A Brief History of Dundonald Parish Church
Dundonald has a long history of Christian worship going back to around 500 AD when a Church was founded here by Monenna*, possibly sited on the Castle Hill which was, at the time, occupied by a Dark Age fort.
The site of the present Church at the top of the Main Street seems to have come into use about 1221 when Walter Stewart, High Steward of Scotland and occupier of Dundonald Castle, granted permission to the Gilbertine house at Dalmilling to found a Church. The granting of a Church was subsequently re-granted to Paisley Abbey. Dedicated to St Giles, it is said to have been built in 1485 and to have been cruciform on plan. The church bell, bearing the date 1495, is now in the Royal Museum of Scotland. The present 1803 Church is probably the third to occupy the site.
Originally the parish of Dundonald extended from its boundary with Symington all the way to the river Irvine in the north and included the land now occupied by Troon which 200 years ago was merely a few houses around the harbour. As Troon and Irvine grew they split off as Parishes in their own right and, with the help of Dundonald Parish churches were established there. They still survive as Troon Old and Irvine Fullarton Churches.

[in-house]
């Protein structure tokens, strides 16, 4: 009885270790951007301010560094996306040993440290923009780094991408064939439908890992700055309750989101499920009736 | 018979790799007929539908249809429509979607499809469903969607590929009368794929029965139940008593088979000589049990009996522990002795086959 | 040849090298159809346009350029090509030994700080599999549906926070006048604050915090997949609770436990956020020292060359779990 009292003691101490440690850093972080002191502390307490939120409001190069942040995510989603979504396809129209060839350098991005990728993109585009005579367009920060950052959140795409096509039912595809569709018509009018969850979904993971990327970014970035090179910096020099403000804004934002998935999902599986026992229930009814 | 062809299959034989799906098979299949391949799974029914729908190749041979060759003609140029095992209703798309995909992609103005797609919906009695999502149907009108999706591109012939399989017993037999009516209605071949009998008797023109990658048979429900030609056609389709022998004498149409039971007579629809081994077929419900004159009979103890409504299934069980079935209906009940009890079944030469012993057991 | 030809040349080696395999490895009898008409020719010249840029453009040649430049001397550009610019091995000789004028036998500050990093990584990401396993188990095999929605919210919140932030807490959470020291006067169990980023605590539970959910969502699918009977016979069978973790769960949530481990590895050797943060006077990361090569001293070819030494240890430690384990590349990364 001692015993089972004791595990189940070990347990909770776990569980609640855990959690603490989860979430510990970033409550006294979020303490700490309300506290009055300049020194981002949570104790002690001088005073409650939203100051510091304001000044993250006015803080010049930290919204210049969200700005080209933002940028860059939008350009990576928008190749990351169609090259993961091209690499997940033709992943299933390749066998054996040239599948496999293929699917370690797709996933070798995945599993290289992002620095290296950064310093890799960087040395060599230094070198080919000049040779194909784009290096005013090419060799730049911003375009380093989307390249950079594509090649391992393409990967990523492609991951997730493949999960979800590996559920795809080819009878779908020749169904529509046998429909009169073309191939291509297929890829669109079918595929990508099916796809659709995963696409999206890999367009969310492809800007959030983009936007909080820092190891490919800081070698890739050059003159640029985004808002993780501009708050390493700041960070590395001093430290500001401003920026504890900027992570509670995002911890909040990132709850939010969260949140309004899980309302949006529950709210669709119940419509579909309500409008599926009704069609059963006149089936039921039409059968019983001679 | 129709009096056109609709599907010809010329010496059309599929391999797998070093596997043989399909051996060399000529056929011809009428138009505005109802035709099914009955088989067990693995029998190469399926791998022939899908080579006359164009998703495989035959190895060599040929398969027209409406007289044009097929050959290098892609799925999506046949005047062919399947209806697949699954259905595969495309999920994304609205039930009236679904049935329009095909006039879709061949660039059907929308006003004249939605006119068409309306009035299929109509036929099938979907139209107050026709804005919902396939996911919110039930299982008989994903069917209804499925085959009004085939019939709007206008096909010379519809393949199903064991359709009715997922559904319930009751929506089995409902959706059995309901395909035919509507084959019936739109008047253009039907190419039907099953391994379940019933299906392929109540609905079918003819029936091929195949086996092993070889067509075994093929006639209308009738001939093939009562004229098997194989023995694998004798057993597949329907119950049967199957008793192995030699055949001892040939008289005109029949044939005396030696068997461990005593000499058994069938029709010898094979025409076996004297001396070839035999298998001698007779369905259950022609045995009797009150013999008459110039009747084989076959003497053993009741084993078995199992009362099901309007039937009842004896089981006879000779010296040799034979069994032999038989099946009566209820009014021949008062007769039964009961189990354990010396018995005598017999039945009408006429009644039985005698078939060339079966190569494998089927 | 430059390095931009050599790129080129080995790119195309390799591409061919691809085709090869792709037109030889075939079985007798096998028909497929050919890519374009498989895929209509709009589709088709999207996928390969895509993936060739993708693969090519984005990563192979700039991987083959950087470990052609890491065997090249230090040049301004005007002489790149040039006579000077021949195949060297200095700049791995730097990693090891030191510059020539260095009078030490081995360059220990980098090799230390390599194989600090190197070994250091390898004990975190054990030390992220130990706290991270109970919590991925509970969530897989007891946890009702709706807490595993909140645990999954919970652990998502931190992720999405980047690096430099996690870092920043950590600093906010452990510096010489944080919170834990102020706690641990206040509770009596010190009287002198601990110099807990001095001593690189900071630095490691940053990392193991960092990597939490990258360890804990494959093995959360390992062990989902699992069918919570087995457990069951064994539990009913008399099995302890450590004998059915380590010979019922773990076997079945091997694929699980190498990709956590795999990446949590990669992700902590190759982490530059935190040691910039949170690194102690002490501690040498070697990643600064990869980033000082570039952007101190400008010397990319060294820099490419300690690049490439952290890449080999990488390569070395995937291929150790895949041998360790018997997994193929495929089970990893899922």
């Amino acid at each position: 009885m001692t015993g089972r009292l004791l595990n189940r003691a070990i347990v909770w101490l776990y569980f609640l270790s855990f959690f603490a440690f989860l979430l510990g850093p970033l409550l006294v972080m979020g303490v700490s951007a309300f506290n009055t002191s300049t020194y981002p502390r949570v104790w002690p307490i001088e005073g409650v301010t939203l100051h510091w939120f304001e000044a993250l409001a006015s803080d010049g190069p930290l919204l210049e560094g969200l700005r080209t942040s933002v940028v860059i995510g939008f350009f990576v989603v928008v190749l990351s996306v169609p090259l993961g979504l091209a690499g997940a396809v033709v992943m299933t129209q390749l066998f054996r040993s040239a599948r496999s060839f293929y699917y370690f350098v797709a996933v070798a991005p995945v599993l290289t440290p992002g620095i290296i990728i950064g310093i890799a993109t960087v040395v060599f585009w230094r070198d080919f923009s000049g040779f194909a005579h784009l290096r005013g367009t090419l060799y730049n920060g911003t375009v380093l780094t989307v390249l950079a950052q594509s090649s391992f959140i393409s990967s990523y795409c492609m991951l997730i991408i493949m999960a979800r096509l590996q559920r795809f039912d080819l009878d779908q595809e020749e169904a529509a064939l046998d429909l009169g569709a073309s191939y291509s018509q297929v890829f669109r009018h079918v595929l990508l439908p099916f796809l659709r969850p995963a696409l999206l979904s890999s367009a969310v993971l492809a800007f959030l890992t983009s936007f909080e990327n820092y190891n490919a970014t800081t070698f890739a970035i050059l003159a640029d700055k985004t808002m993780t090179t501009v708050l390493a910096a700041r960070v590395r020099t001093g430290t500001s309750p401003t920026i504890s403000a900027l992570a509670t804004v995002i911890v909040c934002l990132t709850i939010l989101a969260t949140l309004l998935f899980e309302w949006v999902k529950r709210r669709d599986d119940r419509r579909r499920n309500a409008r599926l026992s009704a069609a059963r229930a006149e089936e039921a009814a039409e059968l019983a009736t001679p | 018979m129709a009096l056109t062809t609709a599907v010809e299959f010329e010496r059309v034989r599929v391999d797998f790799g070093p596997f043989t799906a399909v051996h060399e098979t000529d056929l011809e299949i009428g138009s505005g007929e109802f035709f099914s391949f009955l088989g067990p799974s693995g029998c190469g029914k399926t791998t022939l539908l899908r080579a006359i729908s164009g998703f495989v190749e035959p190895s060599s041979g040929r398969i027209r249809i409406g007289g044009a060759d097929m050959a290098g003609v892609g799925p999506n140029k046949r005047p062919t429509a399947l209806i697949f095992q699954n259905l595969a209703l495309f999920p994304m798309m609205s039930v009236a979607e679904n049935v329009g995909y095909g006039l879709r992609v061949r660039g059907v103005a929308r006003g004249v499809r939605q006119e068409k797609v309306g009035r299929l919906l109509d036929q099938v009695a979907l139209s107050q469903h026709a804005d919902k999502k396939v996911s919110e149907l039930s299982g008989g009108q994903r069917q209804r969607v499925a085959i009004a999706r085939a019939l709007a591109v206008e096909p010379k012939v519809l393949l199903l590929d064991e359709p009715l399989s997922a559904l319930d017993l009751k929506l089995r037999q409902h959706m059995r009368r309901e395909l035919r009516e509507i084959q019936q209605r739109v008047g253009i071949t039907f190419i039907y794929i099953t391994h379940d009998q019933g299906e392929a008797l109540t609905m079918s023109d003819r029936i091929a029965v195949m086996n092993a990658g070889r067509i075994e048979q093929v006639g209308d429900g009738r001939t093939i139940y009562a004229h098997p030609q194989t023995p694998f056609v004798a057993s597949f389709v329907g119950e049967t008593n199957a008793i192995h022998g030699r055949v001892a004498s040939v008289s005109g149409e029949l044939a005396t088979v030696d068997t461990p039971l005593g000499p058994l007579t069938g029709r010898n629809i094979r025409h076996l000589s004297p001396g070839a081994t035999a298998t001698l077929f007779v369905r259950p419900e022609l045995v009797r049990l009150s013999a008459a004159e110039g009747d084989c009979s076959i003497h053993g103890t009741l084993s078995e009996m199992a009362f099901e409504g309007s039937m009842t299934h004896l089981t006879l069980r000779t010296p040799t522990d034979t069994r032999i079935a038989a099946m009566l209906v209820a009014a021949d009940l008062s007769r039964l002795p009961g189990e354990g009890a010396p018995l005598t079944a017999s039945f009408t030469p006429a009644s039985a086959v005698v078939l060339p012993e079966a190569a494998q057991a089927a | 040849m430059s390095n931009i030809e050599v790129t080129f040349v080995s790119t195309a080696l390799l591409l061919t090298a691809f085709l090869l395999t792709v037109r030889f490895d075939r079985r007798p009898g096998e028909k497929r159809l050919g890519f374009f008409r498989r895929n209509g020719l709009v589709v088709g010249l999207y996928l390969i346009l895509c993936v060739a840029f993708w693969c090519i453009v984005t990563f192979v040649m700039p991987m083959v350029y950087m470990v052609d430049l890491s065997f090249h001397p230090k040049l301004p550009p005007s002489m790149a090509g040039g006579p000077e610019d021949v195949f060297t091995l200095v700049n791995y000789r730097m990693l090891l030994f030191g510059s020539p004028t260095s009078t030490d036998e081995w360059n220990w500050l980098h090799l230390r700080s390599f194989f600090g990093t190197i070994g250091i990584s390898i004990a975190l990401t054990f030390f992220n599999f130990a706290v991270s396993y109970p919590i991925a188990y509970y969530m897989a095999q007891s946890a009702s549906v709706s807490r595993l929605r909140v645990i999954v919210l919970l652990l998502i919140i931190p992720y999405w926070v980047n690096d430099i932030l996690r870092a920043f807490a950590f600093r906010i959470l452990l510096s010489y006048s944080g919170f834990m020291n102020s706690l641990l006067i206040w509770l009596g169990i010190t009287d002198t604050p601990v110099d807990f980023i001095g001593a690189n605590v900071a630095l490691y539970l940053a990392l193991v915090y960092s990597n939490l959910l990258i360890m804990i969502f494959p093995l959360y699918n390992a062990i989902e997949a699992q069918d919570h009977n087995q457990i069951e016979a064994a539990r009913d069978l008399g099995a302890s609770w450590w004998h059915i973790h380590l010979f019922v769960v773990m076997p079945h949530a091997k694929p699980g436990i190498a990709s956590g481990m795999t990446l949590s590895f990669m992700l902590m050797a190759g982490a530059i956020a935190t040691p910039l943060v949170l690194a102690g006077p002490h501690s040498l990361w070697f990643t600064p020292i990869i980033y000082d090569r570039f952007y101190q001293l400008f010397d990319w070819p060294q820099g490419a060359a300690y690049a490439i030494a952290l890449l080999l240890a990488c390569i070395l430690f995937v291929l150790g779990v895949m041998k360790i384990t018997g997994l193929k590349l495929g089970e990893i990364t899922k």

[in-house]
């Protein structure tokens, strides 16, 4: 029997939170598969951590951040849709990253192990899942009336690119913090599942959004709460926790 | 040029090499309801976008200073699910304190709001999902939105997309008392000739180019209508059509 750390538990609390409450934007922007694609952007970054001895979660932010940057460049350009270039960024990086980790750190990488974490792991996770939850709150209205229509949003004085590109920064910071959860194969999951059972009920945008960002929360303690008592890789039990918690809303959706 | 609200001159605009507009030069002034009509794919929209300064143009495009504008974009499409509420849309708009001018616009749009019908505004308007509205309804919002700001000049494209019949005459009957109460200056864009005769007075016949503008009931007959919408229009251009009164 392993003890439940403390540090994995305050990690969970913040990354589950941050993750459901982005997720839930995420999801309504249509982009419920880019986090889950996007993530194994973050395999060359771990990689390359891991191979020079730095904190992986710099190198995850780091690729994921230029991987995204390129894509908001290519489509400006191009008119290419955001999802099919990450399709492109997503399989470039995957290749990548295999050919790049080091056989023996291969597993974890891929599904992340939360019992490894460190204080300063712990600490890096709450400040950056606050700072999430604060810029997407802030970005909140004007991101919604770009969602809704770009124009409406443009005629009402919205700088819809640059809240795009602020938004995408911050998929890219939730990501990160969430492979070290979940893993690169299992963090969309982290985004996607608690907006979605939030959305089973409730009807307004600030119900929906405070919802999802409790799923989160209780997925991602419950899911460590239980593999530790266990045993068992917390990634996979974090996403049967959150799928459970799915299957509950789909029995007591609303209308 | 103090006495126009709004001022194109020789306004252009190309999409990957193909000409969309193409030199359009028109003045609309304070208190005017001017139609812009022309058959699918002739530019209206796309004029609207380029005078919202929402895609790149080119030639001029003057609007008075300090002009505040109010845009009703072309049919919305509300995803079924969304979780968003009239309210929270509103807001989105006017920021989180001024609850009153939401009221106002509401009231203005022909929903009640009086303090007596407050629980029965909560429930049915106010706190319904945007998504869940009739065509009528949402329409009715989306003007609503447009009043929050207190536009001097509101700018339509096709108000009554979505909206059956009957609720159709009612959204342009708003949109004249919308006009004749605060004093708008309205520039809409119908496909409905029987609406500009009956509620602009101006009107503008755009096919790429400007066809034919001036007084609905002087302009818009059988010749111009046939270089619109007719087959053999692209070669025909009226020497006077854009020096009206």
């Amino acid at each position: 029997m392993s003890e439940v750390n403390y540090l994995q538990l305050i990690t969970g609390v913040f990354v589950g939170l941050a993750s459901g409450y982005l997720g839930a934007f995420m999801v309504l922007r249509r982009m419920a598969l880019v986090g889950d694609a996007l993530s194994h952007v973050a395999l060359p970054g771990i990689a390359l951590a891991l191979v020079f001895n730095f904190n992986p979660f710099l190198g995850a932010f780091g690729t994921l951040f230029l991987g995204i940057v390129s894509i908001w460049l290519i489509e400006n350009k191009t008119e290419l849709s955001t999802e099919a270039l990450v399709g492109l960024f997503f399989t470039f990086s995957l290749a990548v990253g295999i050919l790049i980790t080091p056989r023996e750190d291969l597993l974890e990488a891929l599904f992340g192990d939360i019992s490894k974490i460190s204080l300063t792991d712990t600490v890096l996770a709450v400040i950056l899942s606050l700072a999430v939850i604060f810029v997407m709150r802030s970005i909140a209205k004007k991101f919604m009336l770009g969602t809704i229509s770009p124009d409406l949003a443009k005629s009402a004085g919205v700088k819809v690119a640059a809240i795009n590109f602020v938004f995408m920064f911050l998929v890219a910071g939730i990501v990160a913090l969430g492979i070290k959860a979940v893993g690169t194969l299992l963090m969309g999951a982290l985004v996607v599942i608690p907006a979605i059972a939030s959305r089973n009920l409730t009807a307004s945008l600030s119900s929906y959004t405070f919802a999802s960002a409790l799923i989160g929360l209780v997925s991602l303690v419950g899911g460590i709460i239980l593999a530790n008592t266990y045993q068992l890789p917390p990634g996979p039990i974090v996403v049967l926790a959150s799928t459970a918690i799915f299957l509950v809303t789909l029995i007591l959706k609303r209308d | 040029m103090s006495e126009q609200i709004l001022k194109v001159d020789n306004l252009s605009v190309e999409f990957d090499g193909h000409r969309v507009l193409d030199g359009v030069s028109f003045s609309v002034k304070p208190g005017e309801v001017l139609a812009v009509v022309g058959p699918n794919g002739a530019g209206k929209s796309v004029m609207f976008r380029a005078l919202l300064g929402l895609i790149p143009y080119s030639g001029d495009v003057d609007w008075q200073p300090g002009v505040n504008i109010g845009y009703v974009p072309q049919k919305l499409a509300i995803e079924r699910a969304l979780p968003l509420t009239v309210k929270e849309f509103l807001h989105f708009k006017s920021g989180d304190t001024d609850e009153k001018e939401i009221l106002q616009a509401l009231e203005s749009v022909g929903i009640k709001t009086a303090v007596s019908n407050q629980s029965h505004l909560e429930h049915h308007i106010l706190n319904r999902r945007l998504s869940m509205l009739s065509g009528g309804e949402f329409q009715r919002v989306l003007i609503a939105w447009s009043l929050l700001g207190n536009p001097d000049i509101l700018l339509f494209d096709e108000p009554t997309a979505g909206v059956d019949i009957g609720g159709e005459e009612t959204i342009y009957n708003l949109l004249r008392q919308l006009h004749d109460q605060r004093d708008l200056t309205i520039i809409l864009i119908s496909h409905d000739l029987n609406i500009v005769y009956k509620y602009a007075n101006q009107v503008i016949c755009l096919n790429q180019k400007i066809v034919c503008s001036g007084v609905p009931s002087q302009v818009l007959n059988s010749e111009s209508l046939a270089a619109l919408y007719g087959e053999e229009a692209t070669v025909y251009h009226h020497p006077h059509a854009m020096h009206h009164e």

Dundonald Church possesses one of the most complete sets of Session Minutes in the West of Scotland. They start in 1602 and continue to the present day with breaks of only about 70 years.
*Monenna founded 7 churches in Scotland, with one said to be on the summit of the hill at Dunduenel (Dundonald). Monenna is said to be the first woman known to form a community of Christian women in Britain. She lived to be well over a hundred and died in Angus around 518.